Vertigo in New Territories
Welcome to Hong Kong. Please take a red cab for the city, a blue cab for Lantau, a green cab for New Territories.
From my window I can see the world, Chris Coco says to himself, out loud, probably, though it’s hard for him to tell, really, after such a long journey. Outside room 2607 of the Ocean Pacific on Centre Street, Western, Hong Kong, the corridor carries a strong smell of petrol, giving the man a distinct feeling that all is not well. But it’s only a feeling, and it is very early, or very late, at least, the journey has been very long.
Kiko Towngas lives on the 15th floor of a short stack on Centre Street, above the King Success Trading Company. She works in the Sun Yat Sen Memorial Park Sports Centre as a personal trainer and she suffers from vertigo. In Hong Kong, that most vertiginous of cities, vertigo is not just a problem, it’s just not an option. Any journey that Kiko undertakes is as likely to involve vertical as it is horizontal. She lives her life with a welling up of sickness in the pit of her stomach. This is accompanied by waves of dizziness and an occasional, slight but significant, rocking sensation. Like she has just stepped off a boat back on to land. Like her legs are still compensating for a movement that is no longer there. The only place that Kiko feels at ease is inside the Sun Yat Sen Memorial Park Sports Centre; inside the dedicated gymnasium area, which though it is on the third floor and therefore raised above sea level, has only skylight, and so no view and, therefore, little indication of it’s location in vertical space. And, more specifically, on one of the state of the art treadmills, with or without a personal training client, running and running, totting up the stats on the digital display. Because, although the running is technically, literally, not going anywhere. It is most definitely not going anywhere in a totally horizontal direction. There is a button on the machine which changes the incline of the moving band but Kiko has no inclination to make use of this facility. She keeps running on zero degrees, perfectly flat, balanced. Her style is fluid with a slight bounce, enhanced by the give of the rubber running band. Unlike the other trainers who stand and watch while their charges work, Kiko likes to run with her clients. Keeping a steady 8.5 kph, encouraging them to step things up and sweat a little, totally at one, totally free on the totally flat machine.
Eagle is free. She soars above the city canyons, dives over Central in search of strange prey. A tasty morsel, perhaps a mouse, or a rat, or a small child out with parents for a sunday stroll. Eagle has no problem with up and down, backwards and forwards, left and right. Eagle is fine in 3D. she doesn’t need a lift for lift. She never worries about the difference between elevators and escalators. She swoops past floor 26 of the Ocean Pacific. A naked figure stands behind the smoked glass. Still half sleeping he sees the mountain hawk eagle glide by and steps back. She seems so powerful, so graceful, so very close, sweeping and diving, lifted on canyon currents, high over the city and out to sea.
Chris Coco stares out of his 26th floor hotel room window. An eagle glides past in the murky morning light, just metres away. Even through the smoked glass she looks so free, so high, so close. Even here, in this most urban of locations, there is no escape from nature or the nature of things. Even though he has flown higher than an eagle, taking to the stratosphere, locked inside a huge groaning metal machine, he is still just big prey wrapped in soft flesh, naked and alone on the cliff top, tired and hungry, staring out to sea. Chris Coco is a DJ. A name that is so out of date it has turned from an acronym into it’s own word. He is a Disc Jockey. Except there is no longer any need for discs, shiny slabs of vinyl have turned at 78, then 45 and 33. Now they have turned virtual. And jockey, well there is no riding involved in his chosen activity, unless you count the so called riding of the grooves, a rolling on waves of bass, bumping and churning like the pilot ships in the harbour outside the window. So now he spins virtual plates in various locations for real humans. Today he is Hong Hong, another transient in the push and rush of the big city.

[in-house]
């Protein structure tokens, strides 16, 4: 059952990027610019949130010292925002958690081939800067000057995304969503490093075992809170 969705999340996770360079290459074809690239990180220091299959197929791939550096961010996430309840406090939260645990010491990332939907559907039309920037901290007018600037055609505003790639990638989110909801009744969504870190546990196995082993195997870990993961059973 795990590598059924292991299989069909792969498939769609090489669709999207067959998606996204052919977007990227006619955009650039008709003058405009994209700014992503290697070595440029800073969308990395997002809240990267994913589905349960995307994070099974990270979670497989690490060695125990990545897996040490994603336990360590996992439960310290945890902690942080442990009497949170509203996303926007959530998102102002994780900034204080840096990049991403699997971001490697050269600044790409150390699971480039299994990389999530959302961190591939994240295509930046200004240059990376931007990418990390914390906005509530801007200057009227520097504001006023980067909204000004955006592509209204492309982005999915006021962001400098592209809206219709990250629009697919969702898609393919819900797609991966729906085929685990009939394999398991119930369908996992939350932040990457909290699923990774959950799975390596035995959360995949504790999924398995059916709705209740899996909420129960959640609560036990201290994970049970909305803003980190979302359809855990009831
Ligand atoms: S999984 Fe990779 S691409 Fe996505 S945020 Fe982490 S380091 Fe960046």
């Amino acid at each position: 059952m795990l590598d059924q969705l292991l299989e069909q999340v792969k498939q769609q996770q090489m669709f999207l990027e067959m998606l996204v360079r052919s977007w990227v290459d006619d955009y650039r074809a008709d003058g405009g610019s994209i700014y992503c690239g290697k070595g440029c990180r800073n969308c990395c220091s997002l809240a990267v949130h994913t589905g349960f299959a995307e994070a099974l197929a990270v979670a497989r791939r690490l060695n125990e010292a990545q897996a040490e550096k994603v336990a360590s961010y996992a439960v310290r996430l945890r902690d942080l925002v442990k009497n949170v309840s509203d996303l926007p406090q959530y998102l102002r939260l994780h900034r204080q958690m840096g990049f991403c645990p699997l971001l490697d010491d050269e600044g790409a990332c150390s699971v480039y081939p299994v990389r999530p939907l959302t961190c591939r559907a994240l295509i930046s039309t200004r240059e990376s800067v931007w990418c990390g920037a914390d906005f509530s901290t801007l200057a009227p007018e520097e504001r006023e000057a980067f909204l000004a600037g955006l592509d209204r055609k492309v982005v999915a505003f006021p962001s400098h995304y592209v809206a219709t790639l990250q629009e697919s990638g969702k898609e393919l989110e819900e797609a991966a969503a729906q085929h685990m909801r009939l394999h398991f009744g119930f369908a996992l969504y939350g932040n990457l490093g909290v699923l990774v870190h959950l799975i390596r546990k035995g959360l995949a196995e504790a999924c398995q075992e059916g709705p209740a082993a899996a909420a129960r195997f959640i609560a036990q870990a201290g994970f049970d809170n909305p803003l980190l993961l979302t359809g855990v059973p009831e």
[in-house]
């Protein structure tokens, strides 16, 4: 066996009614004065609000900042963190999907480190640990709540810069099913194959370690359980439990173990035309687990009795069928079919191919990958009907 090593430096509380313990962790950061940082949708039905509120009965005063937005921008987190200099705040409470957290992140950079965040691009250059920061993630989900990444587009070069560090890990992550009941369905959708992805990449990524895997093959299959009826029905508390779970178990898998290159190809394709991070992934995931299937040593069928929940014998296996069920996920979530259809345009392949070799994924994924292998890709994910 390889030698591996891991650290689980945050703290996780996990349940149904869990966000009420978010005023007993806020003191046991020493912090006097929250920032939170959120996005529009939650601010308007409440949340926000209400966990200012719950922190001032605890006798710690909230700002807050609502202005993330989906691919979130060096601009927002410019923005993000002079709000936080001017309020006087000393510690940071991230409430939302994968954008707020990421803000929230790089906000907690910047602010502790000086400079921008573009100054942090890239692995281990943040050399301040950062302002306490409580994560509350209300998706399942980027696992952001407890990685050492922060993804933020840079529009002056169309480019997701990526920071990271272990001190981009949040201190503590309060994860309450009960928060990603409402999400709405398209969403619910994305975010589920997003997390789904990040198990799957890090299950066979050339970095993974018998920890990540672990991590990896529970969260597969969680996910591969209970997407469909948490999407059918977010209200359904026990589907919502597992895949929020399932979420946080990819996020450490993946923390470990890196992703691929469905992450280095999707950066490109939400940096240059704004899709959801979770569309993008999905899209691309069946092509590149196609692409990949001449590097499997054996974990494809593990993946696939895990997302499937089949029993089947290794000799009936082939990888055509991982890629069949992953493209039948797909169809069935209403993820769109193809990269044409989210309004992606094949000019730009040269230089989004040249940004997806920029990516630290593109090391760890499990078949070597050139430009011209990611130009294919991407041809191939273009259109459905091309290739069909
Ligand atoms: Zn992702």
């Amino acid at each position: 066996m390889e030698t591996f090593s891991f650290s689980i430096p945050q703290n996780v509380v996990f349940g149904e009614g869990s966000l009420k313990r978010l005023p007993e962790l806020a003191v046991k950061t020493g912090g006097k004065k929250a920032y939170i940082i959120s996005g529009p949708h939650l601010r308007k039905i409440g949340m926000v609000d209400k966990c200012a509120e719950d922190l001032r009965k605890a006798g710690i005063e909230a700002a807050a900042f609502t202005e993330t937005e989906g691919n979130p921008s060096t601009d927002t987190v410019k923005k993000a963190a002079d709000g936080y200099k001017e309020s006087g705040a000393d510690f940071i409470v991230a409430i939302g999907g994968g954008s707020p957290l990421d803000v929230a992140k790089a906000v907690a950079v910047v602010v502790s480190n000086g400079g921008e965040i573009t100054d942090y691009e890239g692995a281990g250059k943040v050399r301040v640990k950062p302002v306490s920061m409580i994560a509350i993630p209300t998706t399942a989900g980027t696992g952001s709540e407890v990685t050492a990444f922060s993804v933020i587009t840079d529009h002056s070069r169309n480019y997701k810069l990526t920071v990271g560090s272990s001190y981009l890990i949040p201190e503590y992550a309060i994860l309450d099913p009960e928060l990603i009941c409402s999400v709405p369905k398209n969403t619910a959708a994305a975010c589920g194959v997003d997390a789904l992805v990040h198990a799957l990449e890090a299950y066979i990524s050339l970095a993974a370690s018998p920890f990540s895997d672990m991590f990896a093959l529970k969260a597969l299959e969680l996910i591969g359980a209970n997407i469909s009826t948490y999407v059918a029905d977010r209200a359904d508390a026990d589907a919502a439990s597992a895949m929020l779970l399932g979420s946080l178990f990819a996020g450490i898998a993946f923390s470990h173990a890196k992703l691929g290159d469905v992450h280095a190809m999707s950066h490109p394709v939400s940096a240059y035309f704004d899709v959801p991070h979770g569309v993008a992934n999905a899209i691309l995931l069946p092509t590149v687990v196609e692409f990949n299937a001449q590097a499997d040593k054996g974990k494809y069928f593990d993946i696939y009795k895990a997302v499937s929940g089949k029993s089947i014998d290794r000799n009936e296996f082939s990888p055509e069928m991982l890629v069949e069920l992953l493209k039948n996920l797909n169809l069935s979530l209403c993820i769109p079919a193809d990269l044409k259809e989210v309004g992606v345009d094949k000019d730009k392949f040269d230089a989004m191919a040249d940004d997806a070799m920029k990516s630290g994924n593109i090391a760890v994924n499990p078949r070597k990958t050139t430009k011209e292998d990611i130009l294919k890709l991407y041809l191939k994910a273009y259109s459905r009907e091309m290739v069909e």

He takes a morning walk up Western Street, in bright winter sunlight, and finds himself singing this song:
Under the shade of the banyan tree I kissed her and she kissed me We can be who we want to be Under the shade of the banyan tree
Today I feel like I am here, in HK, he mumbles to himself, sweating a little now, climbing the steep incline. As I walk, he continues, thankfully remember now just to breathe and speak, not to talk out loud in public, high on air miles. That familiar rush that travels up from my feet, through my body. An endorphin release that makes my brain flash and consequently triggers my consciousness to say – I wish I could do this for always, wake up every day in a room with a view, a window on the world. Wake up every day and walk out into the sunshine to see what I can see. Walk and shoot, the devil in the details, just walk and shoot and make up stories. Walk and shoot and dream.
Veronica Chi-yueng works for Double Friendship Trading Company. Her dream is to trade in her urban trading for rural training. Veronica, she says to herself on her way to work on the tram from Happy Valley, your trading days are over. Soon you will move out of the city to New Territories where you will work on your own small farm, learning the ways of the land from the helpful locals, training to be a useful cog in the village wheel. You will eat the vegetables you grow, selling the excess to restaurants that appreciate organically grown produce. By living such a life you will escape the rigours of work in Double Friendship and find a simple but deep sense of satisfaction and some kind of ancient and rewarding happiness. Blessed with remarkably green fingers, Veronica has a good chance of becoming a fine farmer, she has energy and genetic inheritance on her side. If she leaves she will, of course, be truly experiencing a new style of living. Not just a repetition of the last new style, as she is urged to do at the International Finance Centre Mall. She sometimes walks here at lunch time, just to remind herself why she longs so for New Territories. Even on a rainy December day, the outside, the nature. the wind on her face, the rain on her cheek, feels so much more pleasant than the artificial air con breeze and the distant float of synthesized Xmas melodies from hundreds of tiny ceiling mounted speakers inside the mall. The new style, it seems to her, looks very much like last December’s new style, except perhaps a shade darker, with a slightly more military cut, the epaulettes, the stiff materials, the oversize gold buttons, remind her a little of the uniforms she saw in a film when she was a child, The Sound Of Music, a western film about singing, children and nazis, about escaping to the hills, running from the coming storm to make a new, simple life in new territory.